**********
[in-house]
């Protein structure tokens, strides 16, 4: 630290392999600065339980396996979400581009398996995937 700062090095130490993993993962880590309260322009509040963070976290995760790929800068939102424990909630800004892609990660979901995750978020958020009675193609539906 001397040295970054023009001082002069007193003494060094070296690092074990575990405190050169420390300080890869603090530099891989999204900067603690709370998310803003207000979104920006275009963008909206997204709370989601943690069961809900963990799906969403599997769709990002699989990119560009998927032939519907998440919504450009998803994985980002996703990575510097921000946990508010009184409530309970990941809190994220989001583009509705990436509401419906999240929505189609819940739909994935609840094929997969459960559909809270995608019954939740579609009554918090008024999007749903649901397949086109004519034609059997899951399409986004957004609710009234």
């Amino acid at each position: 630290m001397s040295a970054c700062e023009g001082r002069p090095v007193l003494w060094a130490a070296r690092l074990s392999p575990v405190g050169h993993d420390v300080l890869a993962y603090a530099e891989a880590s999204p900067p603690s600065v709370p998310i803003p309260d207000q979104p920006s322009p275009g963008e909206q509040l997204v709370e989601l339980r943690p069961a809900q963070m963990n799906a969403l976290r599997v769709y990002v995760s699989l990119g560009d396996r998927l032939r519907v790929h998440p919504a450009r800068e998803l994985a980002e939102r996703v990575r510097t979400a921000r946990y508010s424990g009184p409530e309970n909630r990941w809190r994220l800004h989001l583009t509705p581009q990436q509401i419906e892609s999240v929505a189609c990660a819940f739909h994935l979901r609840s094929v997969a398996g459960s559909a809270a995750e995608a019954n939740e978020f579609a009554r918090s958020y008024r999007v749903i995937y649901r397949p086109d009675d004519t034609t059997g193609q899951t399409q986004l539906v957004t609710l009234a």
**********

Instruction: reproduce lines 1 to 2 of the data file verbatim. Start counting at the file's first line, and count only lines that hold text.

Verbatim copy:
[in-house]
């Protein structure tokens, strides 16, 4: 630290392999600065339980396996979400581009398996995937 700062090095130490993993993962880590309260322009509040963070976290995760790929800068939102424990909630800004892609990660979901995750978020958020009675193609539906 001397040295970054023009001082002069007193003494060094070296690092074990575990405190050169420390300080890869603090530099891989999204900067603690709370998310803003207000979104920006275009963008909206997204709370989601943690069961809900963990799906969403599997769709990002699989990119560009998927032939519907998440919504450009998803994985980002996703990575510097921000946990508010009184409530309970990941809190994220989001583009509705990436509401419906999240929505189609819940739909994935609840094929997969459960559909809270995608019954939740579609009554918090008024999007749903649901397949086109004519034609059997899951399409986004957004609710009234």